My favorite thing about writing for R•Home Mag is getting to spend time with inspiring people in Richmond. In the May-June issue I had the pleasure of writing the cover story on Alison Barber’s vibrant Ginter Park home — the fabulous interiors by the talented interior designer Jennifer Stoner. And for my “Favorites” column, I visited with jewelry designer Jay Sharpe to learn about his evolution as an artist and take a look at the pieces of art that inspire him and fill his house with joy. Grab a copy of the issue — on newsstands now! xo, marissa
In my quest to live and work harmoniously at home, I’ve embraced my inner hausfrau. I wrote a personal essay in the March/April issue of R•Home Magazine about my journey to find balance when I feel torn between writing and mastering domesticity. Do other freelancers experience this when working from home?
I also had the pleasure of writing about the talented and awesome Alyssa Salomon, a local photographer and screen-printer. Grab a copy off newsstands now, and happy reading!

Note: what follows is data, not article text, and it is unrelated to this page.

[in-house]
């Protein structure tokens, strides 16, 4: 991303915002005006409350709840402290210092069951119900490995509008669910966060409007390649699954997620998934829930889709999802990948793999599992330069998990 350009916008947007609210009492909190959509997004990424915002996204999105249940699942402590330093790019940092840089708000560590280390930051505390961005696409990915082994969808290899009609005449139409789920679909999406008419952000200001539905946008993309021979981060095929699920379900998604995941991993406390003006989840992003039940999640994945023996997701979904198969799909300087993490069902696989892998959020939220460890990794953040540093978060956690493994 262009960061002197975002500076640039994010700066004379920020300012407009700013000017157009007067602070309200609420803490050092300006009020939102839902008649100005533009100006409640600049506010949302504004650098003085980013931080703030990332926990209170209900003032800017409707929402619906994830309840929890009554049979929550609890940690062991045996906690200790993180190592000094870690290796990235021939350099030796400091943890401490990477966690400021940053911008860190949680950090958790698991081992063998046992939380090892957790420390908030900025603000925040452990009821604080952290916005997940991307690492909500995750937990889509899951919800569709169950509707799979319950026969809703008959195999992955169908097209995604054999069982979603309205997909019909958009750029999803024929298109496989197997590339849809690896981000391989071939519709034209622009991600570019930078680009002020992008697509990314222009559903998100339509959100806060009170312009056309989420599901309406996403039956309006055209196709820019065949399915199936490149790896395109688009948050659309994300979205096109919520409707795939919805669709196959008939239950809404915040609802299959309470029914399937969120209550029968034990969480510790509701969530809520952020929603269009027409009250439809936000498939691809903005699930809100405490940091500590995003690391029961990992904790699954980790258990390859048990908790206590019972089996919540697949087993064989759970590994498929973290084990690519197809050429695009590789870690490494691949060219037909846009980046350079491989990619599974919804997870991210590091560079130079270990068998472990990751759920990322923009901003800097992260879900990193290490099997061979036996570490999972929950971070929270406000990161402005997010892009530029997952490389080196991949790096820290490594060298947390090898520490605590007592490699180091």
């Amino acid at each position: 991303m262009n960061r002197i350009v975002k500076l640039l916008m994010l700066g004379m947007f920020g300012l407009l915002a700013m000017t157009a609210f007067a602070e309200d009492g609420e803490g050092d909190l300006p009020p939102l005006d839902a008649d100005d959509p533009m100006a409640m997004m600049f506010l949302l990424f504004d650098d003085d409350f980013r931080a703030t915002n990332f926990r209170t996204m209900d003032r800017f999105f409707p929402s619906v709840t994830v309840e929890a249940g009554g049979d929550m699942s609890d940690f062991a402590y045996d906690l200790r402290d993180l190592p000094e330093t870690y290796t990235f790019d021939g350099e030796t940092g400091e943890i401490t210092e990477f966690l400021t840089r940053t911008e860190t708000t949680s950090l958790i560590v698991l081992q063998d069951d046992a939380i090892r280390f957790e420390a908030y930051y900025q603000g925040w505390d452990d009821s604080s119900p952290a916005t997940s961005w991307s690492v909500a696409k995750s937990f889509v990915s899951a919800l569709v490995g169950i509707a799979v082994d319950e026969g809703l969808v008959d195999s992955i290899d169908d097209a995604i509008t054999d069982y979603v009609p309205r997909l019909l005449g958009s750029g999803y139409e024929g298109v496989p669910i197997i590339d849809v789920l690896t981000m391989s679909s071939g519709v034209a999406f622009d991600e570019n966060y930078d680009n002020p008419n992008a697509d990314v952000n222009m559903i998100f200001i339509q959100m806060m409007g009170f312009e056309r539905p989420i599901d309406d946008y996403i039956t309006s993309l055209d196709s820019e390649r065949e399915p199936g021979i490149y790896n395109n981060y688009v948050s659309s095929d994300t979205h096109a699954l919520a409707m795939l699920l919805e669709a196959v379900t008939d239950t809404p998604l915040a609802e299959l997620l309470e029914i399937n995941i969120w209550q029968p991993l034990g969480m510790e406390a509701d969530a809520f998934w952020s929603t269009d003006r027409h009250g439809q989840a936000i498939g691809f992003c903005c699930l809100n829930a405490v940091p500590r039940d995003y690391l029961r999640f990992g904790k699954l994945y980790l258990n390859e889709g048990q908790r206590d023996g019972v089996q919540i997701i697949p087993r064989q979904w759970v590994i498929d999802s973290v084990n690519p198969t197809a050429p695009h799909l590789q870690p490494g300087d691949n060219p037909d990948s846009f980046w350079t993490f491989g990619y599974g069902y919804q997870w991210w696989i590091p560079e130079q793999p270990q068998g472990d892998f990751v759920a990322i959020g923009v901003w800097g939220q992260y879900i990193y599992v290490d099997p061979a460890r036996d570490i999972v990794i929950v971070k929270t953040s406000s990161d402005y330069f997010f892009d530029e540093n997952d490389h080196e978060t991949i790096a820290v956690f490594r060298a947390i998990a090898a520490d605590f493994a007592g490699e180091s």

xo xo, marissa
The spring/summer issue of The Knot’s DC/Maryland/Virginia is on newsstands now! I had so much fun writing the local content for this issue, which includes amazing vendors and venues from across the DMV, sweet and sappy proposal stories, along with some lovely weddings (our’s included!).
Thank you so much to my wonderful editors at The Knot for including our wedding in the mag! Looking back on our wedding photos fills my heart with so much love, and this is a keepsake we will always treasure. xo, marissa
Photo by Justin Chesney
Recently I wrote a feature story for Racked on the evolution of Need Supply Co. from a small vintage denim story here in Richmond, Va., to a brand with global fashion influence. A little excerpt from the story …
Richmond, Virginia’s fashion and retail scene is on the up and up. Shops and contemporary art galleries have revitalized the downtown area; the city’s popular Carytown district now has hundreds of locally owned businesses to shop; and indie boutiques are popping up from Church Hill to the historic Fan District.